Why My High School Class Voted to Stop Reading Jonathan Safran Foer’s Depictions of Women

EverythingIsIlluminatedI love reading Jewish literature. Seeing my culture and experience come to life on the pages of a book can be meaningful and validating; it makes my idiosyncratic religious practices feel legitimate. The representation and recognition of Judaism in popular culture is crucial, but what do you do when the author gets it wrong? Or what if certain parts of your identity are illustrated perfectly while other facets aren’t done justice? I faced these quandaries when reading Jonathan Safran Foer’s Everything Is Illuminated this year in my English class. buy dnp UK

Everything Is Illuminated has comfortably rested in my family’s bookshelf for many years, accompanied by other books my family read, enjoyed, then never touched again. I was excited when it was assigned in my “Immigrant Literature” class because I recognized the novel, and vaguely recalled watching the movie with my parents a few years back. Our copy was even signed by Foer, which I excitedly told my class. However, once we began reading, I noticed a peculiar and disturbing pattern: the female characters are repeatedly gratuitously objectified.

The book alternates between the present day, wherein a Jewish man, Jonathan, travels to Ukraine to explore the place his family lived pre-Holocaust, and a story set in the past, beginning in the 1700s, about Jonathan’s heritage and ancestors. One of these family members is a young girl named Brod, who grew up in Ukraine in the 1700s, and is Jonathan’s very-great grandmother.

It bothered me (and many of my classmates) that Brod, one of the only female protagonists of the book was often sexually harassed and assaulted, as well as excessively sexualized. We especially objected to the way that her character was sexualized even when it was completely nonessential to the plot. For example, in the moment when she discovers her father lying dead on the floor of her home, she randomly gets naked. Foer describes her pubic hair and her “cold, hard” nipples. She is 12 in this scene. When discussing chapters like these, we would get into in-class disagreements that felt personal and painful.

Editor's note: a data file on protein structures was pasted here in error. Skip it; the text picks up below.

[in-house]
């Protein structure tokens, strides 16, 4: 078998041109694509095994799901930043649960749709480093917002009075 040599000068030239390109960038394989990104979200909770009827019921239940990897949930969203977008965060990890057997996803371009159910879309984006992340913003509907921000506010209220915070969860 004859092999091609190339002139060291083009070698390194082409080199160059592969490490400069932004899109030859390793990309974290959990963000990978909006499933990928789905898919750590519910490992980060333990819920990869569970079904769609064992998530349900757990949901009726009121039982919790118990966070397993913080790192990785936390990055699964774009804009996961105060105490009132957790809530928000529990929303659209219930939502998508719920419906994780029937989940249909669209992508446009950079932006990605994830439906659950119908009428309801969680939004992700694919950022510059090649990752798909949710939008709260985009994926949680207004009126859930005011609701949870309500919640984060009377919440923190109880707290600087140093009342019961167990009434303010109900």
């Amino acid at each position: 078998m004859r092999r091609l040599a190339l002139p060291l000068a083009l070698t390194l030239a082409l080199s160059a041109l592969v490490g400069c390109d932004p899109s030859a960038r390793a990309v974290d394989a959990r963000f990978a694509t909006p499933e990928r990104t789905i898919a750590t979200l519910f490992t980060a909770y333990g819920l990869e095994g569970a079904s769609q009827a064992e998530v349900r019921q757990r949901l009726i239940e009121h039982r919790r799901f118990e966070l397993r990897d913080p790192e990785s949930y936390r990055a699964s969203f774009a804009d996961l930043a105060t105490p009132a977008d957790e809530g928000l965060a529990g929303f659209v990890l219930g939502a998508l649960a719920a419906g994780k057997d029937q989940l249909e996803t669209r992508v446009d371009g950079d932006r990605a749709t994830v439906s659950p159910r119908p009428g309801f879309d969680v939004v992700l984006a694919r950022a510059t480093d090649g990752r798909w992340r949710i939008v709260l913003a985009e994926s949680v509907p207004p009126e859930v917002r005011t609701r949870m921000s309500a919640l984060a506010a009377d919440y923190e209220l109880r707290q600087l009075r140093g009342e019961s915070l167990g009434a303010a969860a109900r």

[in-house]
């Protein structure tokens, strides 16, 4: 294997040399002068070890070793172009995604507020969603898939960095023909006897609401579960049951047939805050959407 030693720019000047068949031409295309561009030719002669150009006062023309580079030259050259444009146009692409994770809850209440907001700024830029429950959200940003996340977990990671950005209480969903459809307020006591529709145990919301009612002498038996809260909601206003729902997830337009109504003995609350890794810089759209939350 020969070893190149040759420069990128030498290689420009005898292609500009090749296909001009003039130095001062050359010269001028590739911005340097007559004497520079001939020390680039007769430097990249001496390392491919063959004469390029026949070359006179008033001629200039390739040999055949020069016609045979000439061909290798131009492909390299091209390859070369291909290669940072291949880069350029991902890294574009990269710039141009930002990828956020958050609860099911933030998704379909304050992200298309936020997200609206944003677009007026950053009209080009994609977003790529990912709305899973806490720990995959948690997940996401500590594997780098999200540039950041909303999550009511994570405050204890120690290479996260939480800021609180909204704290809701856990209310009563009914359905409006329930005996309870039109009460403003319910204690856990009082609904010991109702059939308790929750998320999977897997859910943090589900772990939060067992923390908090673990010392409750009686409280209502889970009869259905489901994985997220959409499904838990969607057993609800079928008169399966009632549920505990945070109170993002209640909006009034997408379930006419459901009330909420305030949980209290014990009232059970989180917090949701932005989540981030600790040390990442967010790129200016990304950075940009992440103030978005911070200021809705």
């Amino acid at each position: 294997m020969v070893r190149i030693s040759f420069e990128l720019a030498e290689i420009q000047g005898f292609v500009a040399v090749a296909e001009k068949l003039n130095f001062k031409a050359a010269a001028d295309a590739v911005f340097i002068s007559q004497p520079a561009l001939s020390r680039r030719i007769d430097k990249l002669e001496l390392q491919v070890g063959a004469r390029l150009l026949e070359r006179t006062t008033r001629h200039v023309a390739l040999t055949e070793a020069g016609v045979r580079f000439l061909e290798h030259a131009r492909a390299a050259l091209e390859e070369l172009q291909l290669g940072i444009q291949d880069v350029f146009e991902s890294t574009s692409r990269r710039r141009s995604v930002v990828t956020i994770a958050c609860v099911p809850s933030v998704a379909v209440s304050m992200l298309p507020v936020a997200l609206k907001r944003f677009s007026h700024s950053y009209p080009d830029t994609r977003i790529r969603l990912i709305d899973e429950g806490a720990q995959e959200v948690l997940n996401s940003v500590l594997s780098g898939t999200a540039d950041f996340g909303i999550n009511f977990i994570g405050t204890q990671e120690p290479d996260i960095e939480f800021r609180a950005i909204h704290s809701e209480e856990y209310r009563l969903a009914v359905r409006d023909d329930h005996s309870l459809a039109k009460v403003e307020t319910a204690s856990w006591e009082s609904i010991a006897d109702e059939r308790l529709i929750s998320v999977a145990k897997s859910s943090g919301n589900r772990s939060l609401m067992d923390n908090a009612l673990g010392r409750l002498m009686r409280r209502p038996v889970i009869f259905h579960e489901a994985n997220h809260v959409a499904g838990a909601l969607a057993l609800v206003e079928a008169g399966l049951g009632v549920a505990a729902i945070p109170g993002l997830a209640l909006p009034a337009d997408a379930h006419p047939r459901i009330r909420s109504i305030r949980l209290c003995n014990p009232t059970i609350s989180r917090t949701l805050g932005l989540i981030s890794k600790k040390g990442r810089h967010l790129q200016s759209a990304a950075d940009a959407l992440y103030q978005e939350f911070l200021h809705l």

4 comments on “Why My High School Class Voted to Stop Reading Jonathan Safran Foer’s Depictions of Women

  1. Erica Manfred on

    This article is very disturbing and represents the attitude of the Millenial generation that offensive speech should be deleted or not permitted in the first place. Why not read the whole book and discuss the offensive chapters and why they are demeaning to women. There is a lot of offensive material about women, Jews and others in world literature. Are students to start redacting passages that might disturb them? This is a slippery slope that can lead to a fear of free speech, which is more important than Johnathan Foer’s depiction of women.

  2. Shira Small on

    Hi Erica! I wrote this article and I can tell you that we discussed the slippery slope you mentioned at length before ultimately deciding not to read them, and it was by no means a flippant or easy decision. We were more than halfway through the book and had been trying to learn from our discomfort rather than evade it, but eventually it became clear that those chapters were not crucial to our fundamental understanding of Jonathan’s modern-day narrative, so after significant deliberation we stopped reading. By no means do I believe that all offensive media should be censored, because I don’t believe that we can fix any issues by running away from them and pretending like they don’t exist, and I hope that is not the message this article sent. Moreover, this was only my experience in one circumstance, and I don’t want it to be extended to the entire Millennial generation (of which, by the way, I am not–Gen Z’er here!).

  3. Rufus Davis on

    Depressing that an English teacher could not make the case for how to read and understand literature to his class. Whether Safran Foer’s depictions of women or characters’ objectification or abuse of women may be thought of as offensive is irrelevant to whether or not the work should be read. It is not the job of literature (or art in any form) to avoid causing discomfort (arguably it is often the opposite). What the student author describes represents an educational failure and a failure to understand the function of art. If we only read that which is guaranteed not to offend we will have nothing left worth reading (and skipping the challenging parts is a solution that causes its own harm).
    I won’t even comment on the notion that Safran Foer’s sex is to blame for the supposedly faulty depiction of women as applying that philosophy generally would mean the end of meaningful artistic expression.

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